Navy Cross - Other Conflicts and Peacetime - 1915 to 1926

Listed below are the recipients of the Navy Cross awarded for conflicts other than major wars as follows:

1st Haitian Campaign (1915-1916) - 1
Diplomatic Service (1916-1917) - 1
Dominican Campaign and Others (1916-1918) - 5
Gillespie Plant Explosion (October 4, 1918) - 12
Influenza Epidemic (1918-1919) - 7
NC Trans-Atlantic Flights (1919) - 15
2nd Haitian Campaign (1919-1920) - 9
Miscellaneous Awards (1919-1926) - 5
Lake Denmark Fire (July 10, 1926) - 20
S-51 Rescue and Salvage (1926) - 12

* Indicates Killed in Action (KIA), Missing in Action (MIA), Prisoner of War (POW), or Died Non-Battle (DNB)

1st Haitian Campaign (1915-1916)

Diplomatic Service (1916-1917)

Dominican Campaign and Others (1916-1918)

Gillespie Plant Explosion (October 4, 1918)

Influenza Epidemic (1918)

NC Trans-Atlantic Flights (1919)

During World War I the U.S. Navy used a 4-engine (3 in front and 1 behind pushing) Navy-Curtiss Flying Boat for anti-submarine patrols.  Shortly after the end of the war, four of these numbered NC-1 through NC-4 were tasked with attempting to make the first trans-Atlantic crossing.  NC-2 was cannibalized for parts when its engine layout proved unsatisfactory, thus on May 8, 1919, only three of the seaplanes was able to depart Rockaway, NY, in an effort to reach Lisbon, Portugal by way of New Foundland and the Azores Islands.

The crews of all three flying boats braved unknown dangers and a myriad of emergencies, but on May 27 the NC-4 reached Lisbon, completing the first aerial crossing from North America to Europe.  The 4,526 mile journey was completed  in 53 hours, 58 minutes.

Though neither NC-1 or NC-3 completed the mission, their crews demonstrated great initiative and courage.  The NC-1 went down at sea where the crew was rescued and the airplane sunken to avoid it becoming a hazard to shipping.  The crew of the NC-3 also went down at sea in a gale and was feared lost.  The courageous men endured two days in the battered airplane, wallowing in 30-foot waves.  The men drank rusty water from the radiators while NC-3 drifted backward for 200 miles to finally reach the Azores

The crews of all three aircraft survived the history effort and were awarded the Navy Cross.  One crewman died after the flight but before the awards were presented.

2nd Haitian Campaign (1919-1920)

Following the first Haitian Campaign of 1915 during which six Marines earned Medals of Honor and one the Navy Cross, the unrest diminished under the aggressive patrols of Marines stationed on the island.  The emergence four years later of new rebel leadership under Charlemagne Peralte led to increased combat activity and other new leaders including Benoit Batraville.  During the 2nd Haitian Campaign two Marines earned Medals of Honor for the capture of Peralte.  Nine Marines earned Navy Crosses from 1920 to 1930 in continuing actions, including four Marines who earned the Navy Cross for attacking a large rebel force and killing Bratville on May 19, 1920.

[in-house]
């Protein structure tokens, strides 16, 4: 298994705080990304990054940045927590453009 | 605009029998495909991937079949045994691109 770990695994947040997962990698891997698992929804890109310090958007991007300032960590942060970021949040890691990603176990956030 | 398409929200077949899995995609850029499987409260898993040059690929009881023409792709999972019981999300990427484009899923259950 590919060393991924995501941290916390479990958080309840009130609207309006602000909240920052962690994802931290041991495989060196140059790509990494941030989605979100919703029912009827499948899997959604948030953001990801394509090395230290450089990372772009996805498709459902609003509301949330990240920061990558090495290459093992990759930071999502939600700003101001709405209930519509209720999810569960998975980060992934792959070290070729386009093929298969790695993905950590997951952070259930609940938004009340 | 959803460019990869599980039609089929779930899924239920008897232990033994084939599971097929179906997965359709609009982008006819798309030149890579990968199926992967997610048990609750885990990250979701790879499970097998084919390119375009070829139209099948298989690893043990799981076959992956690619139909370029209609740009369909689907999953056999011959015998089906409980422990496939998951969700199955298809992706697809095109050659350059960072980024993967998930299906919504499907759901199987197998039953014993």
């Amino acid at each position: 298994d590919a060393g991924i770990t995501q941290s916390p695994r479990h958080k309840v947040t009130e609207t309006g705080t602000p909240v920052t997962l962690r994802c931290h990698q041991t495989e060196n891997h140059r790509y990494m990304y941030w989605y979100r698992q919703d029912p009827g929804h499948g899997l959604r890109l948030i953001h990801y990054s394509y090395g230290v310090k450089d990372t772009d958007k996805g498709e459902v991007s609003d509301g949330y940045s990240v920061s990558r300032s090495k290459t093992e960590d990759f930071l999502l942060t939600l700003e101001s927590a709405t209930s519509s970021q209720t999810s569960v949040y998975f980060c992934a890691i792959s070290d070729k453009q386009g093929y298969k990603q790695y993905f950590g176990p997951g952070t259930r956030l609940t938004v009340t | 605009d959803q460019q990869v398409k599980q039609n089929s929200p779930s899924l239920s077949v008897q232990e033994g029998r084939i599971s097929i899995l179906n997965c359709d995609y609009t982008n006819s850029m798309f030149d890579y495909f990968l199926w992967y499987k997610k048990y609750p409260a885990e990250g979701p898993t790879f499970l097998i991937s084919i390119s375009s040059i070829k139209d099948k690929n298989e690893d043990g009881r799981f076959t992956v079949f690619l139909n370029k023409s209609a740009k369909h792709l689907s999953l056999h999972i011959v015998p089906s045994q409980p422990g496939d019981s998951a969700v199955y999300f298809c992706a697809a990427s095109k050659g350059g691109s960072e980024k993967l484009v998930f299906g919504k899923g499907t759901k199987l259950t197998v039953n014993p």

Miscellaneous Awards (1924-1926)

Lake Denmark Fire (July 10, 1926)

On July 10, 1926, the Lake Denmark Naval Ammunition Depot was struck by lightening causing massive damage, the deaths of nineteen, and scores injured.  Fortunately it was Saturday and most crews were out of the buildings most damaged in the explosion.  Twenty men received Navy Crosses for their heroism in the aftermath, which spread to numerous nearby buildings and rocked houses inside the town.  Eight of the men who were so recognized, died in their moment of valor.

Lake Denmark Fire - Navy

Lake Denmark Fire - Marine Corps

S-51 Rescue and Salvage (1926)

On on the night of September 25, 1925, the US submarine S-51 under command of Lieutenant Rodney Dobson, collided at sea with the steamer City of Rome while on the surface off Block Island, RI.  The steamer passed over the top of the submarine forcing it beneath the water where it quickly sank.  Only three of the sub's crew of thirty-six managed to escape and survive before it settled in 132 feet of water.

The following day the first Navy diver reached the submarine and all indications were that none of the 33 men within the hull had survived.  Despite this, an unsuccessful rescue effort was mounted.

On October 16 Navy Divers from the USS Falcon supported by numerous other ships began the task of trying to raise and salvage the S-51.  In frigid waters of the open sea, diving operations continued through December 6.  The salvage effort was resumed on April 26, 1926, and continued until the submarine was raised on June 5 and towed to the Brooklyn (NY) Navy Yard where it was placed on display.

The dangerous process of raising the S-4 was accomplished primarily by fifteen Navy divers, most of whom participated in both the winter and spring effort.  Twelve of them were awarded the Navy Cross for risking their lives to salvage the S-51.

  * Second Award for S-4 Rescue and Salvage
**Second Award for S-4 Rescue and Third Award for Submarine Escape Device Development
***Second Award in World War II
****Second Award for Submarine Escape Device